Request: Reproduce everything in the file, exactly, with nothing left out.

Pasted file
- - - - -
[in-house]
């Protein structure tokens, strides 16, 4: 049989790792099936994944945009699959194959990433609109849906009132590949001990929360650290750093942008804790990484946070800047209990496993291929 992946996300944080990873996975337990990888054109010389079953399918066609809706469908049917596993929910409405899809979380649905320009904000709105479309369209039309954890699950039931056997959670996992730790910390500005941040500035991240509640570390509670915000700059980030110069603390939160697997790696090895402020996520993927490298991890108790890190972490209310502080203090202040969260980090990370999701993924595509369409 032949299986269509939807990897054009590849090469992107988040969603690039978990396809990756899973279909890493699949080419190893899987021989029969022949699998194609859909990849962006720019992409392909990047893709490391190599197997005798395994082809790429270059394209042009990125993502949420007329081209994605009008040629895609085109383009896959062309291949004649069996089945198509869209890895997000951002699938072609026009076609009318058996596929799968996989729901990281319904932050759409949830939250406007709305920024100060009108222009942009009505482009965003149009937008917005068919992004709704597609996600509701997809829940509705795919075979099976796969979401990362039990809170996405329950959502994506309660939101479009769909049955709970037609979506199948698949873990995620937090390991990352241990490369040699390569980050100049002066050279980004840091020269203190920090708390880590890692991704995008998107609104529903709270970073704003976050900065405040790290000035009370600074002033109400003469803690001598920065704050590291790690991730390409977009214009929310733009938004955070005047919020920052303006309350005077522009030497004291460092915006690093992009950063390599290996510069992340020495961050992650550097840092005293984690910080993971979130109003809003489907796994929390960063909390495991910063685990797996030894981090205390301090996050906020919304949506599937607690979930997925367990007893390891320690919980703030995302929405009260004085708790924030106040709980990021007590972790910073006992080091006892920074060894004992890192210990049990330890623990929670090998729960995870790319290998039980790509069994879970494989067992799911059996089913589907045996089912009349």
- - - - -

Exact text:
[in-house]
């Protein structure tokens, strides 16, 4: 049989790792099936994944945009699959194959990433609109849906009132590949001990929360650290750093942008804790990484946070800047209990496993291929 992946996300944080990873996975337990990888054109010389079953399918066609809706469908049917596993929910409405899809979380649905320009904000709105479309369209039309954890699950039931056997959670996992730790910390500005941040500035991240509640570390509670915000700059980030110069603390939160697997790696090895402020996520993927490298991890108790890190972490209310502080203090202040969260980090990370999701993924595509369409 032949299986269509939807990897054009590849090469992107988040969603690039978990396809990756899973279909890493699949080419190893899987021989029969022949699998194609859909990849962006720019992409392909990047893709490391190599197997005798395994082809790429270059394209042009990125993502949420007329081209994605009008040629895609085109383009896959062309291949004649069996089945198509869209890895997000951002699938072609026009076609009318058996596929799968996989729901990281319904932050759409949830939250406007709305920024100060009108222009942009009505482009965003149009937008917005068919992004709704597609996600509701997809829940509705795919075979099976796969979401990362039990809170996405329950959502994506309660939101479009769909049955709970037609979506199948698949873990995620937090390991990352241990490369040699390569980050100049002066050279980004840091020269203190920090708390880590890692991704995008998107609104529903709270970073704003976050900065405040790290000035009370600074002033109400003469803690001598920065704050590291790690991730390409977009214009929310733009938004955070005047919020920052303006309350005077522009030497004291460092915006690093992009950063390599290996510069992340020495961050992650550097840092005293984690910080993971979130109003809003489907796994929390960063909390495991910063685990797996030894981090205390301090996050906020919304949506599937607690979930997925367990007893390891320690919980703030995302929405009260004085708790924030106040709980990021007590972790910073006992080091006892920074060894004992890192210990049990330890623990929670090998729960995870790319290998039980790509069994879970494989067992799911059996089913589907045996089912009349």